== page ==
The winning lottery ticket was purchased at the Playland Market in Rye on August 25, 2012. According to New York Gaming Commission rules, winners have up to one year to claim their prize. New York Lottery officials have been urging players to check their tickets for the winning numbers: 1-6-7-20-49, Powerball 23, and come forward before the ticket expires. “We’re hopeful the lucky winner has already signed the ticket and is making plans to claim it before it’s too late,” said Gardner Gurney, acting director of the Division of the Lottery. The New York Gaming Commission uses all means possible to get the word out when it is presented with an unclaimed prize, including news media and social media, said Christy Calicchia, spokesperson for the commission. Sandy victims among the ‘Ocean’s 16’ Powerball winners To claim the money, the winner must present the ticket at any one of New York’s seven customer service centers during business hours. Since the one-year anniversary of the ticket’s purchase falls on a Sunday, the winner would technically need to have presented the ticket by the close of business Friday, said Calicchia. It is unclear how the situation would be handled if the ticket were to be turned in on Monday, she said. Lottery winners may also turn in winning tickets by mail. As long as the ticket is postmarked by August 25, it will be deemed valid. The gaming commission will be monitoring incoming mail to see if the ticket turns up, Calicchia said. New York state has seen several prizes go unclaimed, the largest of which was drawn more than a decade ago. In 2002, the owner of a winning ticket sold in Brooklyn never came forward to collect the $68 million prize. It remains the highest jackpot to go unclaimed in New York Lottery history. The next year, a ticket in Brooklyn went unclaimed again, this time for a jackpot of $46 million.
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New Jersey man revealed as final Powerball winner
24, 2013 Updated 0 comments Express your opinion in a letter to the editor The Associated Press NEW YORK Someone is missing out on a fortune $1 million from an unclaimed New York Lottery ticket. State gaming officials are asking the mystery winner to come forward by a Sunday deadline. The ticket winning the powerball lottery rebelmouse for the Aug. 25, 2012, drawing was sold at a Westchester County deli, the Playland Market in Rye, about 30 miles north of New York City. The winning numbers are 1-6-7-20-49 with Powerball 23. The deli put a sign in its window with the lucky numbers, hoping to find the customer who bought the ticket last year. Winners have up to one year to claim the prize. New York Lottery spokesman Lee Park says the deadline will be extended for one week in case someone mailed in their ticket. As long as the ticket is postmarked by Aug. 25, it’s valid. If someone were to submit the winning ticket in person on Monday, lottery officials would consider honoring it because the deadline falls on Sunday. A winner may also present their ticket at New York’s seven lottery customer service centers. If no one claims the prize, the money will be returned to the lottery pool. The highest unclaimed jackpot in New York Lottery history $68 million came with a ticket sold in Brooklyn in 2002. In the past four months, winners statewide have failed to claim nearly $28 million in drawing-game prizes before they expired.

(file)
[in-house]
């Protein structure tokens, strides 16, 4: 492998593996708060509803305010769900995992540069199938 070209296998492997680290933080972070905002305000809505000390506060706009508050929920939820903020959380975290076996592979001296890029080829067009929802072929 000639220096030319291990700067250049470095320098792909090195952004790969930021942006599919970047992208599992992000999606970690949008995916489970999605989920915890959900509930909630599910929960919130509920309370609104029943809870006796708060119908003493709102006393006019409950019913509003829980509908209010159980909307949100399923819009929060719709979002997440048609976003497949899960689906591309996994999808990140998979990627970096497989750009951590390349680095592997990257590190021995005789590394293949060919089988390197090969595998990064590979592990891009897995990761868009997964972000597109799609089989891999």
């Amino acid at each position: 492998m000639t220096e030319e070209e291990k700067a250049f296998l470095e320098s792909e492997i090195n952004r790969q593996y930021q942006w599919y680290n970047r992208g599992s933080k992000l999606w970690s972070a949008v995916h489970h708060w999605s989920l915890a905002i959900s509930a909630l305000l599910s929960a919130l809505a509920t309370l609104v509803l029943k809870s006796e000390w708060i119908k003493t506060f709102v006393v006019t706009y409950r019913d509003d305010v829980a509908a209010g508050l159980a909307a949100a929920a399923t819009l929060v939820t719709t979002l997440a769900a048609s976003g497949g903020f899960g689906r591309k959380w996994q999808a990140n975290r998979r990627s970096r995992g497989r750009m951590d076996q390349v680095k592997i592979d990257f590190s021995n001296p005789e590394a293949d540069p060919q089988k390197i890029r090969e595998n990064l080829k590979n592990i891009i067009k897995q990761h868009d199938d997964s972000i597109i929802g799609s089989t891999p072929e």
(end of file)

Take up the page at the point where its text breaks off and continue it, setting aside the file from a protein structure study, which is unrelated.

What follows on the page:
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Clock ticking for NY lottery winner to claim $1M | AP Business Headlines | Dallas Busine…
Mario Scarnici of Monmouth Junction claimed his share of the prize, which amounts to $86 million before taxes. Two of the three winning tickets in the August 7 drawing were sold in the state, according to a New Jersey Lottery statement released on Friday. He purchased his ticket from the Super Stop & Shop supermarket in South Brunswick Township. Jose Perez, a night manager at the Stop & Shop, said the winning ticket has been great for business and that employees are thrilled that the winner came forward to claim his prize. “We were happy first of all that we sold it,” said Perez in a telephone interview. “We sold a ticket before but nobody claimed it.” The store received a $30,000 bonus commission for selling the ticket, and will give that money to charity. According to a report on the CentralJersey.com web site, Scarnici came forward with his two adult sons to claim his prize. He chose the cash option and will get about $62 million after taxes. Members of a group of 16 Ocean County maintenance workers with a winning ticket will each receive about $3.8 million after taxes. The group, known as Ocean’s 16, bought the Powerball numbers at the Acme Markets in Little Egg Harbor, New Jersey. Scarnici could not be reached for comment, nor could a representative for the state lottery. Paul White, an engineer from Ham Lake, Minnesota, was the other winner. The odds of winning the jackpot were about one in 175 million. (Reporting by David Jones; Editing by Mary Wisniewski and Xavier Briand)
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